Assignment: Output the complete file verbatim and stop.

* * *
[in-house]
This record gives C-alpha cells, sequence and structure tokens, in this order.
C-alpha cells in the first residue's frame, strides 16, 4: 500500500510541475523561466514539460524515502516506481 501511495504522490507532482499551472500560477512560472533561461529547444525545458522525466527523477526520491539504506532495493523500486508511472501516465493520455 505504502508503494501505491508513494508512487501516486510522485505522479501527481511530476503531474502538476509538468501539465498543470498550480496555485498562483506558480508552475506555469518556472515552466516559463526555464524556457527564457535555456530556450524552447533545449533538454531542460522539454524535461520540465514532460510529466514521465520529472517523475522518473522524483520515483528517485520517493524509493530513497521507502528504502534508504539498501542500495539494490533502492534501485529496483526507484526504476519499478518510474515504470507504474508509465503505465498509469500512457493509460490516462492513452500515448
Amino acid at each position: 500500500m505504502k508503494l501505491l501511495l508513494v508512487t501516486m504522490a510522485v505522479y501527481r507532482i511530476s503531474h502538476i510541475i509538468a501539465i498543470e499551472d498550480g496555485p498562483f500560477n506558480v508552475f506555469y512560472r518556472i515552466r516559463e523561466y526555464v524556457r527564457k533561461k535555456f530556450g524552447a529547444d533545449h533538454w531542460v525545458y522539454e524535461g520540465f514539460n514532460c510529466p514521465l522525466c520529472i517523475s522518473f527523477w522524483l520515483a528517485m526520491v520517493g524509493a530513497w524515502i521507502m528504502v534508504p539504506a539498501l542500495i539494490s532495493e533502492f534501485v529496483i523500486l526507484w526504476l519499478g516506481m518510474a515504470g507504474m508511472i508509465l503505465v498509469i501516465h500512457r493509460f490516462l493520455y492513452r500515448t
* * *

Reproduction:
[in-house]
This record gives C-alpha cells, sequence and structure tokens, in this order.
C-alpha cells in the first residue's frame, strides 16, 4: 500500500510541475523561466514539460524515502516506481 501511495504522490507532482499551472500560477512560472533561461529547444525545458522525466527523477526520491539504506532495493523500486508511472501516465493520455 505504502508503494501505491508513494508512487501516486510522485505522479501527481511530476503531474502538476509538468501539465498543470498550480496555485498562483506558480508552475506555469518556472515552466516559463526555464524556457527564457535555456530556450524552447533545449533538454531542460522539454524535461520540465514532460510529466514521465520529472517523475522518473522524483520515483528517485520517493524509493530513497521507502528504502534508504539498501542500495539494490533502492534501485529496483526507484526504476519499478518510474515504470507504474508509465503505465498509469500512457493509460490516462492513452500515448
Amino acid at each position: 500500500m505504502k508503494l501505491l501511495l508513494v508512487t501516486m504522490a510522485v505522479y501527481r507532482i511530476s503531474h502538476i510541475i509538468a501539465i498543470e499551472d498550480g496555485p498562483f500560477n506558480v508552475f506555469y512560472r518556472i515552466r516559463e523561466y526555464v524556457r527564457k533561461k535555456f530556450g524552447a529547444d533545449h533538454w531542460v525545458y522539454e524535461g520540465f514539460n514532460c510529466p514521465l522525466c520529472i517523475s522518473f527523477w522524483l520515483a528517485m526520491v520517493g524509493a530513497w524515502i521507502m528504502v534508504p539504506a539498501l542500495i539494490s532495493e533502492f534501485v529496483i523500486l526507484w526504476l519499478g516506481m518510474a515504470g507504474m508511472i508509465l503505465v498509469i501516465h500512457r493509460f490516462l493520455y492513452r500515448t